Brent asks: CC has been one of my favorites, I irrationally get excited when he pitches. He’s been not bad this year for a his age. If hes able to get to 3k SO and 250 W’s and a high 3 Era any chance he gets into the hof? And are there any players in the org or on the roster you think could eventually be HOF’s, hypothetically?
CC Sabathia was on the Hall of Fame track before those three disastrous years from 2013-15. He currently has 230 wins, a 3.70 ERA (117 ERA+), and 2,789 strikeouts to his credit. Getting to 250 wins and 3,000 strikeouts is doable, though it’ll take at least one more year beyond this one, probably two more years. Even then, 250 wins and 3,000 strikeouts doesn’t guarantee a Hall of Fame selection.
For what it’s worth, Jay Jaffe’s JAWS system says Sabathia falls comfortably short of the established Hall of Fame standards for starting pitchers in terms of both overall career value and peak value. Sabathia is more Chuck Finley and Orel Hershiser than John Smoltz and Randy Johnson. And that’s fine. Sabathia’s had an amazing career and he’s accomplished a ton. No shame in settling for the Hall of Very Good.
As for other potential Hall of Famers in the organization … I don’t see one. Matt Holliday will fall short and he’s probably the best candidate. Projecting out Judge and Gary Sanchez so far into the future is impossible. I love those guys. But they are a long, long, long, long way from the Hall of Fame conversation. Sabathia is the best shot at a Hall of Famer among the current Yankees with Holliday a distant second. No one else is even close right now. (Because they’re just now starting their careers, which is awesome.)
Zachary asks: If they juiced the balls a year earlier, is A-Rod still playing major league baseball? Is he past 714?
The ball was probably juiced last year too. Last season was the second most home run happy season in baseball history. The top three:
- 2017: 1.26 homers per team per game
- 2000: 1.17
- 2016: 1.16
As much as I love A-Rod, he looked pretty done last year. He struggled to make contact, and even when he did get the bat on the ball, he wasn’t able to drive it much. His bat had slowed noticeably. I don’t think even the juiced ball would have saved Alex Rodriguez.
Jon asks: In his Futures write up, Keith Law said he doesn’t see how Domingo Acevedo could have fringe average command but his walk rate in the minors is very reasonable. What am I missing?
Walk rate is a control stat, not a command stat. There isn’t a reliable way to measure command right now. (Baseball Prospectus tried it.) Control is strike-throwing ability. Getting the ball over the plate. Acevedo and lots of other guys can do that. Command is throwing quality strikes. The ability to paint the corners and dot the knees. Not as many guys can do that. Acevedo has a very good walk rate (5.6% this year), especially for a dude his size. But if you watched the Futures Game, you saw that everything was basically middle-middle. That works in High-A and Double-A when you’re throwing 97-98. It won’t work at the upper levels. I think Acevedo could get by in relief right now as a grip it and rip it guy. His command absolutely needs to improve to remain a starter.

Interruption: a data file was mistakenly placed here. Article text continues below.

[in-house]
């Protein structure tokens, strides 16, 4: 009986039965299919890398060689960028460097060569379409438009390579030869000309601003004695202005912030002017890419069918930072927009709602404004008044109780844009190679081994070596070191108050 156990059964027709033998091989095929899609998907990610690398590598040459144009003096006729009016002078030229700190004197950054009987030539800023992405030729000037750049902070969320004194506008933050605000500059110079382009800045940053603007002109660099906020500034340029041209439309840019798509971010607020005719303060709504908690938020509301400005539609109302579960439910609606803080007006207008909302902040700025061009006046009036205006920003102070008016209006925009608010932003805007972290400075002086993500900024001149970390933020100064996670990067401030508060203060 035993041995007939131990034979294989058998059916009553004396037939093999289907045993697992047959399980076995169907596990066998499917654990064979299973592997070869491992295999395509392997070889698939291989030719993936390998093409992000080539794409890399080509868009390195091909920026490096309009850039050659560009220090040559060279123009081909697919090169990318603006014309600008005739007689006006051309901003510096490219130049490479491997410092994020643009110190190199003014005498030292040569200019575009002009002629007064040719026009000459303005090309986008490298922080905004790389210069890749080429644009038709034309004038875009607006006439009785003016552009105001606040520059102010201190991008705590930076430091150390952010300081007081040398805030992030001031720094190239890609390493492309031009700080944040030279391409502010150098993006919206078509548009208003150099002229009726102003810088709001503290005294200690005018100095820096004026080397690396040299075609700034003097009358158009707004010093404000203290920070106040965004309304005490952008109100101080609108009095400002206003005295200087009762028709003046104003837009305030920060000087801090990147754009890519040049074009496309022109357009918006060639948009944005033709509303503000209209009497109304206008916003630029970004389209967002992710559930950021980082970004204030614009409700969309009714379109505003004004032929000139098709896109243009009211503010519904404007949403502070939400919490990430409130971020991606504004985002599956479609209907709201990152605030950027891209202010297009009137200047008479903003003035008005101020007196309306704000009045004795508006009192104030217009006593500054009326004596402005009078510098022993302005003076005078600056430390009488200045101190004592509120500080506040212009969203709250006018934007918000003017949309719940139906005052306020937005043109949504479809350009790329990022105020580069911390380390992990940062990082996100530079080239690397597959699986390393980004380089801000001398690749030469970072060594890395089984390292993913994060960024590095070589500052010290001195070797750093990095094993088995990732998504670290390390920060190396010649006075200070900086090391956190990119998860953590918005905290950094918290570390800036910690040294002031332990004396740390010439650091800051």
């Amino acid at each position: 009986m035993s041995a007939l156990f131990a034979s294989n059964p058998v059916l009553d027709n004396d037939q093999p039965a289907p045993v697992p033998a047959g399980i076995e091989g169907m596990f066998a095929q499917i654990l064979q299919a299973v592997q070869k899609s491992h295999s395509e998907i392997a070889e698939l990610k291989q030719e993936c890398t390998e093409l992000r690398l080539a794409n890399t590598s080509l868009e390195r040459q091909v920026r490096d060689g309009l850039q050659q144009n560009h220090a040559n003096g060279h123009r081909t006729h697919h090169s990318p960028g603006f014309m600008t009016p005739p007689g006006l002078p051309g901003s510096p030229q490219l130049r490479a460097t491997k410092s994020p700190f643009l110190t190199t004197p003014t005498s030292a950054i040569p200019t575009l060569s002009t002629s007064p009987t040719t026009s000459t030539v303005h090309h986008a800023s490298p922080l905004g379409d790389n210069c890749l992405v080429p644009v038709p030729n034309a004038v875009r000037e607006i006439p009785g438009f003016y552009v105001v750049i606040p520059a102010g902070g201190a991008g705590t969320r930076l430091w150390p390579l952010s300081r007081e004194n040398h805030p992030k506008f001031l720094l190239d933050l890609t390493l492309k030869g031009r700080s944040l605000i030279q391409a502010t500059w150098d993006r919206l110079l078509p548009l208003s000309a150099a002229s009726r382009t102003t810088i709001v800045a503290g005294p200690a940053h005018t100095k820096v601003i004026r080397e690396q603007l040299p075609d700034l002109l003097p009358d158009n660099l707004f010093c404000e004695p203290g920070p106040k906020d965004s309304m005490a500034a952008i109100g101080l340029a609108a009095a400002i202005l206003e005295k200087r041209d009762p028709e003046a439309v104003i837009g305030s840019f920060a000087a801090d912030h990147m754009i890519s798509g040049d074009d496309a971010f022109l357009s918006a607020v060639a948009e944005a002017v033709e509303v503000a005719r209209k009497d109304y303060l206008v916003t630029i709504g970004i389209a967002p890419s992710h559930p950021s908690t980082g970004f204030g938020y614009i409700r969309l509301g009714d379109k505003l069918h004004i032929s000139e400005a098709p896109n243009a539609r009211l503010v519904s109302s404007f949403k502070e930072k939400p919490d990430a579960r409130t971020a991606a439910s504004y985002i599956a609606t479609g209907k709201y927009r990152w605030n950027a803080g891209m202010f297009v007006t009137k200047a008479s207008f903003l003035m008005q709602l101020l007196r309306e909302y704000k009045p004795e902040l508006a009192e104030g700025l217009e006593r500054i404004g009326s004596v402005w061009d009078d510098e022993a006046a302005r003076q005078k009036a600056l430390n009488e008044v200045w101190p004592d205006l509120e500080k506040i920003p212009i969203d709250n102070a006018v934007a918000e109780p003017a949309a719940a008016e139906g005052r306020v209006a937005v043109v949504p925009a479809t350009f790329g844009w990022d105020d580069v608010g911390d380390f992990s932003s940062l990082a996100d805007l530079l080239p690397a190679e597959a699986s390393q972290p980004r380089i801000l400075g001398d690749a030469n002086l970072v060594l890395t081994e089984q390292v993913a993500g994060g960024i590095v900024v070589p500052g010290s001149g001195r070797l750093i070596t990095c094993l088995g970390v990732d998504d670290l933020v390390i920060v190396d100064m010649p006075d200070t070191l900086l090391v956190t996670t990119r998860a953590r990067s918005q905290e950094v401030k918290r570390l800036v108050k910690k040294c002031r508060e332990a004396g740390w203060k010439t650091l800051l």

Ryan asks: My gut tells me the Yankees will send down Clint Frazier to make room for Holiday, but should they send Frazier down? I think Clint could aptly fill the original Hicks role as the 4th OF. Gardner, Ellsbury and Holiday could all use extra rest, and Frazier could play 3-4x week and keep the vets fresh. Would it be better for Frazier’s development to play a few times a week until Hicks is healthy or play everyday in the minors?
I thought they would send Frazier down when Holliday returns, but then he started socking dingers last weekend. It’s a little hard to send him down now. Frazier is not your run of the mill prospect. He’s a special talent and when a guy like that has some success at the MLB level, I think you have to let him run with it, and I think the Yankees will. They are committed to this youth movement.
I expect Frazier to stay when Holliday returns — I guess that means Rob Refsnyder goes down? — and the Yankees to reevaluate the outfield situation when Aaron Hicks returns in a few weeks. Maybe Frazier will play himself back to Triple-A by then. Until then, move Frazier around the outfield like Hicks earlier this year. This kid has more than 400 Triple-A plate appearances to his credit and he has a chance to be a core piece going forward. When he comes up and starts mashing taters, you keep him up.
Thomas asks: Any idea why MLB decided to have no games on Thursday after the ASG this year? I would think both teams would prefer to play Thursday instead of playing a doubleheader on Sunday.
Two things. One, the Thursday off-day after the All-Star Game was negotiated into the last Collective Bargaining Agreement. In the past some teams played Thursday. There are no games that day now. And two, I am very sure the players would rather play a doubleheader on Sunday than give up the fourth day of the All-Star break. Off-days are like Christmas to these guys. Back-to-back off-days is a like a week’s vacation. They don’t want to cut short their All-Star break.